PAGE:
What surprised me about Troy Tulowitzki being seated in the rows behind home plate at Yankee Stadium on Sunday?
That he could afford the ticket. (Rimshot.)
Very subtly played, Mr. Tulowitzki. Ugh. Parked where nobody but everybody could see you stepping out on the Rockies. So, it really is about the name on the back of the shirt?
Yes, yes, some knucklehead in promotions misspelled Troy’s name on the back of a giveaway/throwaway jersey on Saturday, and nobody noticed the mistake until there were, like, 15,000 freshly minted “Tulowizki” fans proudly displaying one more example that these are your Colorado Rockheads.
That’s embarrassing, but it happens. I’ve followed Tulo and the Rox since before he was a twinkle in their eyes, and I still look his name up each time I blog about the team’s biggest star and supposed leader. I’m sure I’ve screwed it up anyway a time or three. He doesn’t read my foolishness, but I guess a misspelled, craptastic, giveaway T-shirt can get his attention and really piss him off.
So now you put 2 and 2 together: an offended Tulowitzki showing up the unappreciative Rockies by making it clear, as visibly as possible, that he wants to replace his favorite player, Derek Jeter (the reason he wears No. 2), at shortstop in the Bronx next season. And he’ll willingly play the bad guy for the first time in, like, ever if it gets him out of the losing environment in Denver. He’ll make the GM and ownership as mad at him as he is frustrated with them so they’ll let him go.
Perhaps, as Tulowitzki explains, he was just at Yankee Stadium to see Jeter play live one more time. He was visiting the doctor in nearby Philly anyway. And with $108 million big ones (and more if he’s traded) coming to him, the price of tickets a few rows from the field at Yankee Stadium didn’t sting enough to keep him away. OK, I guess …
But wait, didn’t he just see Jeter play, in person, from field level, fist-bump distance, at the All-Star Game? Isn’t that a perfect final memory?
My mother-in-law was a military spouse, a difficult assignment if your partner has a tendency to get shipped out and away from you for years at a time. Her self-defense as departure time approached was to work herself up, to make herself angry at her husband, turning every little thing into a slight, every wrongly worded sentence into a personal attack, every ketchup bottle left on the kitchen table into an unforgivable outrage — all so she wouldn’t miss him so damn much.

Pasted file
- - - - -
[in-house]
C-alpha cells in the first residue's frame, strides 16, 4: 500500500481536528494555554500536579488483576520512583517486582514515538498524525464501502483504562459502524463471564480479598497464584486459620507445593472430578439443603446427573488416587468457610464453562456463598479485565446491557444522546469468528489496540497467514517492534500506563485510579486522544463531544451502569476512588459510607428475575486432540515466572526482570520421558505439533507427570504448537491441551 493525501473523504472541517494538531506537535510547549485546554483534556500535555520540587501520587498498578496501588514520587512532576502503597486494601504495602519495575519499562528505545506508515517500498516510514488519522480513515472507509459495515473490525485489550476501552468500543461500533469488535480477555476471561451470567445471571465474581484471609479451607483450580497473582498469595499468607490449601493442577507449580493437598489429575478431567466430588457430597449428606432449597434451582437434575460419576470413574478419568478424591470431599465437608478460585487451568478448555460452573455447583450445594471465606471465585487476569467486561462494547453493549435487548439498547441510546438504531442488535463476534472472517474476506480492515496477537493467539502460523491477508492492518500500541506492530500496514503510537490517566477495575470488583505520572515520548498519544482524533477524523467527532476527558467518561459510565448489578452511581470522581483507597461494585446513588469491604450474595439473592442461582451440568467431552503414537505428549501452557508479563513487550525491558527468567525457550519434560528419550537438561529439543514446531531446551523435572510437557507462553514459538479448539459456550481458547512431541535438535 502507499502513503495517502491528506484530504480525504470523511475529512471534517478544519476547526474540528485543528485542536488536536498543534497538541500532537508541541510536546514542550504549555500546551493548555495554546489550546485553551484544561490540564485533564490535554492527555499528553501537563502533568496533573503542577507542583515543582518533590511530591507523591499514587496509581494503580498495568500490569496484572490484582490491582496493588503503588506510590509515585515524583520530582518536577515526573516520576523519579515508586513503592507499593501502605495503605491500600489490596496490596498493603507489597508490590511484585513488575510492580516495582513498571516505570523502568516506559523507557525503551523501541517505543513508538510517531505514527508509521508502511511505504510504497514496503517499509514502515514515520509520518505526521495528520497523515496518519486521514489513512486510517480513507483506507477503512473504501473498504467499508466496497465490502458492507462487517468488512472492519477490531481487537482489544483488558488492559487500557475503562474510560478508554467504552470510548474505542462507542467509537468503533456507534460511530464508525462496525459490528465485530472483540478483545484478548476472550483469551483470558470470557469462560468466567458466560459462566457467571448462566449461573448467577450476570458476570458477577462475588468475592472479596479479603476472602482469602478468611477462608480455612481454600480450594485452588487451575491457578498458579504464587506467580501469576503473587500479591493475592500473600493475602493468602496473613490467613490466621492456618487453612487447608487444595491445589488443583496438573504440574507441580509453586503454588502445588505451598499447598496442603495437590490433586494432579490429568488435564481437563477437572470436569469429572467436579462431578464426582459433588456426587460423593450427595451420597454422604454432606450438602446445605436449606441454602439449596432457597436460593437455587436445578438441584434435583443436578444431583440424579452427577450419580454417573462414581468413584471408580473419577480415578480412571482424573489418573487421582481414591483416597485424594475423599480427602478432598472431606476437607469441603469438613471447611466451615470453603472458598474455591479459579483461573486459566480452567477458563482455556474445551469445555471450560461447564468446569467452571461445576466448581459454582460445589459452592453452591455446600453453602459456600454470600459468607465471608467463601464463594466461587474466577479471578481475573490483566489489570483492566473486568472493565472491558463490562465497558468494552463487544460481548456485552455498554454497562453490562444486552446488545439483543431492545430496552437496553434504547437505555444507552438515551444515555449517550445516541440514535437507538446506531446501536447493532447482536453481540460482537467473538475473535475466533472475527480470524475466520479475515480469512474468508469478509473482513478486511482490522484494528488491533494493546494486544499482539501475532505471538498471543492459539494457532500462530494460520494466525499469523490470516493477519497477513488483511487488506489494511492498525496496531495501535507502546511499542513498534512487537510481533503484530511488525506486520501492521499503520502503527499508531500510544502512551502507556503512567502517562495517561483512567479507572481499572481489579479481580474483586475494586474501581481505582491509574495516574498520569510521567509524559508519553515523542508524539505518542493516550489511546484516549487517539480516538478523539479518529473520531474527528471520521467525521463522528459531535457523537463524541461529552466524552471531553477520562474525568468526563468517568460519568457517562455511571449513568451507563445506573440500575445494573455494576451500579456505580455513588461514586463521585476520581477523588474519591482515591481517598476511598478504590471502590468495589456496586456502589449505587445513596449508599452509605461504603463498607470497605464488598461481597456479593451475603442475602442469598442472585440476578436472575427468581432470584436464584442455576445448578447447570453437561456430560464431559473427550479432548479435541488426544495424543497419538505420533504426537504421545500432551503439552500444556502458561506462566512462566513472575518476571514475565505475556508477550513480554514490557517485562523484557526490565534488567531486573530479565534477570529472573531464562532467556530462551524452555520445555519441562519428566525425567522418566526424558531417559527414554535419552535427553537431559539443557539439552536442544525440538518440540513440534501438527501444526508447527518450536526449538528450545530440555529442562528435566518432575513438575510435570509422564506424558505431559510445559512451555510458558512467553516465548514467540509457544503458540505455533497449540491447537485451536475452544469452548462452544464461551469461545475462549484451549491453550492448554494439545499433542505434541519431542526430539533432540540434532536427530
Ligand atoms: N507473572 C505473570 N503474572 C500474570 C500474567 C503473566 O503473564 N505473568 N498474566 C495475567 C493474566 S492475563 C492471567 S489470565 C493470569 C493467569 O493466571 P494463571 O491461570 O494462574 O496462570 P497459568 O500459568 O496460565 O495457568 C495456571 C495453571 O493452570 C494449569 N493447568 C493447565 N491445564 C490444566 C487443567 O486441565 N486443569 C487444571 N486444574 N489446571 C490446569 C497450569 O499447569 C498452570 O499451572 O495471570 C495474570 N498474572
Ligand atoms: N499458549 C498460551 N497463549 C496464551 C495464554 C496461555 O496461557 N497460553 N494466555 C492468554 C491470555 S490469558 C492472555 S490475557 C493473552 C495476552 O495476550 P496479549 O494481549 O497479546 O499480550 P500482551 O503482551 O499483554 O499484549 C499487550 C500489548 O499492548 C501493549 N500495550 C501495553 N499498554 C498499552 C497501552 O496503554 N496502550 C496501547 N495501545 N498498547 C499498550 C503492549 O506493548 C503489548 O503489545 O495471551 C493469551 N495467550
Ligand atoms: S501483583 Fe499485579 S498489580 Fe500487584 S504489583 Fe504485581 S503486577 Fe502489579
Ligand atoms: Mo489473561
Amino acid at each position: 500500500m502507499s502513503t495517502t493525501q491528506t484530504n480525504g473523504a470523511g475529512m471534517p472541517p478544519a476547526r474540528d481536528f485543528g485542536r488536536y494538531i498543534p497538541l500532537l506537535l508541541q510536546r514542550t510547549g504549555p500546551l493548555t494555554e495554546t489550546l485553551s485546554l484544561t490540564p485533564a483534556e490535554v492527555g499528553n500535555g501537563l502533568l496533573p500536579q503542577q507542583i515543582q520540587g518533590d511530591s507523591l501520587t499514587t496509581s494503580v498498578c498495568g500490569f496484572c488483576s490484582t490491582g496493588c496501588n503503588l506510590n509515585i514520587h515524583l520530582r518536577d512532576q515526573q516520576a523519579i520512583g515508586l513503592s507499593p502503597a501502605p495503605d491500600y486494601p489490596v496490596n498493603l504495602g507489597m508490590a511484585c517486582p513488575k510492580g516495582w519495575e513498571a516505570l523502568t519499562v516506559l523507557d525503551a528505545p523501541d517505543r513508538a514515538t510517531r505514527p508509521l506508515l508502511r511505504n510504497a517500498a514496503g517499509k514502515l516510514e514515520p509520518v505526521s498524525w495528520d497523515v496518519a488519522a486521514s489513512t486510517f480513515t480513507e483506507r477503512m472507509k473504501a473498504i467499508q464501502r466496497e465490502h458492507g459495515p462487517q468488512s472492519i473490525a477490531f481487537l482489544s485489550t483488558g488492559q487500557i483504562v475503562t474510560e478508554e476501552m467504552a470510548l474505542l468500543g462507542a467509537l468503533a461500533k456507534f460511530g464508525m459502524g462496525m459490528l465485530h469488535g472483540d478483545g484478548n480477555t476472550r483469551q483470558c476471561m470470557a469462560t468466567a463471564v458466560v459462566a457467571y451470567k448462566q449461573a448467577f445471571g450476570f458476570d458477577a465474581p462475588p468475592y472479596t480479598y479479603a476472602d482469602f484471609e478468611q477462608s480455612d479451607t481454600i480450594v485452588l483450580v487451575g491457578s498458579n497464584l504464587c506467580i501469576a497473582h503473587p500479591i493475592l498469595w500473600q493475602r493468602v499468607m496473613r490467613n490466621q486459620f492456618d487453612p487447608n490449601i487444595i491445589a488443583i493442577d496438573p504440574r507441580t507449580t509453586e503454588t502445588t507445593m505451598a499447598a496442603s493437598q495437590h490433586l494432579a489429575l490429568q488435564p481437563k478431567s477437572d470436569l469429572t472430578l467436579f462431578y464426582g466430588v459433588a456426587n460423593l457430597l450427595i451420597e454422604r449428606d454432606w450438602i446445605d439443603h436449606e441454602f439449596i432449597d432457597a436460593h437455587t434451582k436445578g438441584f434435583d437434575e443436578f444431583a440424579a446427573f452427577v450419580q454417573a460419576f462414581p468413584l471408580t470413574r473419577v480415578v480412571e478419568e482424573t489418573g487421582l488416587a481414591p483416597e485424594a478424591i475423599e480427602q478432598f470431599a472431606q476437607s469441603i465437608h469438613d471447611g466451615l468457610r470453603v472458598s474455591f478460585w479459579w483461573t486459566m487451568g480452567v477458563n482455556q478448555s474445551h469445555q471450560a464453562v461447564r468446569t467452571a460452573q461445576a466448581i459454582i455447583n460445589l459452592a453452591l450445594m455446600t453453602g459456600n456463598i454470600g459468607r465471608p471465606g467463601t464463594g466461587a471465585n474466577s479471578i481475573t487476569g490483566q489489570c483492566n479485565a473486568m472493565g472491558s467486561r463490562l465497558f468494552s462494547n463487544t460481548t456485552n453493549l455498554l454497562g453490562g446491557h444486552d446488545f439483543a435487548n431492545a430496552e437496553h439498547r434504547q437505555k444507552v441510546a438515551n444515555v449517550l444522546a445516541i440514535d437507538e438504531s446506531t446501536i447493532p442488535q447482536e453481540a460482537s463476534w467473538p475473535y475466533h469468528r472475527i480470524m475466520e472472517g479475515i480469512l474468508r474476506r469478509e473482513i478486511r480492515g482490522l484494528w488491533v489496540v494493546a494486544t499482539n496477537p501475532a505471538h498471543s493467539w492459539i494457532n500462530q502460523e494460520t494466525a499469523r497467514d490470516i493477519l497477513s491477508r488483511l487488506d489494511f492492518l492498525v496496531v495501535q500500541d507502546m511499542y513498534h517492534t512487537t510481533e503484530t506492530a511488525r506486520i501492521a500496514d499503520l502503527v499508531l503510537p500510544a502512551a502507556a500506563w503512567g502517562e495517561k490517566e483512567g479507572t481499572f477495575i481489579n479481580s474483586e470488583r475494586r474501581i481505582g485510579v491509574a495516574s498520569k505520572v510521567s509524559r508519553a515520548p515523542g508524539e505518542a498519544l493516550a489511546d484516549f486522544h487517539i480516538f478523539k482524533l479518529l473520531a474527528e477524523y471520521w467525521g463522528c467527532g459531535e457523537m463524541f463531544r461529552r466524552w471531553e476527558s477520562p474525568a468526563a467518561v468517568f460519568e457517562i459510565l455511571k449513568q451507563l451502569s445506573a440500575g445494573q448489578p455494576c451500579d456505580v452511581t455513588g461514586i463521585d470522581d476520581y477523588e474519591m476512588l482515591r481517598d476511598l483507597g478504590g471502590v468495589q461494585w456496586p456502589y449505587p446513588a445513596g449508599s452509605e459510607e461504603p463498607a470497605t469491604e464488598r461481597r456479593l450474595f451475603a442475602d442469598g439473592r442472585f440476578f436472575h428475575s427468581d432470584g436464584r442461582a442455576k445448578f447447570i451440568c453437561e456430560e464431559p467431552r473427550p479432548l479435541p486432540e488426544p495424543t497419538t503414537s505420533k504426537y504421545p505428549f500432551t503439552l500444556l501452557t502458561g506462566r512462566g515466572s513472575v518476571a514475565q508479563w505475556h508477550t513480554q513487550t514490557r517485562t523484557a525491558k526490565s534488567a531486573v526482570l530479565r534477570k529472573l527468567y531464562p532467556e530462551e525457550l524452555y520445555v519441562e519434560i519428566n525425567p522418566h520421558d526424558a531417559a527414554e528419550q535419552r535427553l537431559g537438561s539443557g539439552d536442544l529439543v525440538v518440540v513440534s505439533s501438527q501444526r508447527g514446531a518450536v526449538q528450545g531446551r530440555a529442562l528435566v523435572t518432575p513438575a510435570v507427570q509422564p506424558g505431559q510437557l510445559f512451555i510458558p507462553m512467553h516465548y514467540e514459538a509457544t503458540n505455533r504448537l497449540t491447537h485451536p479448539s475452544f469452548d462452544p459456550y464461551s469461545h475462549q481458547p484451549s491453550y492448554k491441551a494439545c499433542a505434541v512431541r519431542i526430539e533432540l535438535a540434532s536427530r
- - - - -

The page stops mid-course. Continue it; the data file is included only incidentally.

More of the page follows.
And it’d work … for about an hour after he’d left. Then, like any of us would, she’d fall apart anyway.
That didn’t stop her from repeating the routine the next time around.
Apparently I’ve learned nothing from the fatal flaw in her strategy because I’m:
- Turning a visit to the House That Ruth Didn’t Build (and Couldn’t Afford a Seat In Anyway) by Tulowitzki into a sign that we were wrong about him all along. He must be a jerk to mock us so openly.
- Wishing one more soon-to-be-albatross contract on the hated Yankees, just because I love how the CC Sabathia, A-Rod, Jacoby Ellsbury, and Carlos Beltran deals are going to end up looking.
- Criticizing the aggressiveness that leads to so many first-pitch pop-ups as foolhardiness, conveniently forgetting how many first pitches have flown out of the park.
- Suddenly seeing Tulo’s home/road splits as a personal affront to me as a Rockies fan rather than a cheap, overrated stat used by those who don’t understand the actual Coors Field effect to devalue some really good players who’ve performed in Denver over the years.
- Fearing that Tulo won’t miss us — that the SOB will learn to stay healthy, rock the joint in New York, consider himself the luckiest man on the face of the earth for escaping us losers and thumb his nose at us knuckleheads who can’t even spell his name.
- A hypocrite, losing the alleged assuredness that led me to write this only six days ago.
Ah, let him go to the what-have-you-done-for-me-lately Bronx and get booed the first time he pops up with the bases loaded instead of applauded anyway for all he’s done in the same situation previously. Let him answer questions from the New York media about his inability to play through pain instead of being applauded anyway for his grit and determination in playing as long as he could.
Because Mama Mashburn and me are going to be just fine if and when this deal goes down. We won’t miss Tulo-whatzit at all.
For an inning or so, anyway.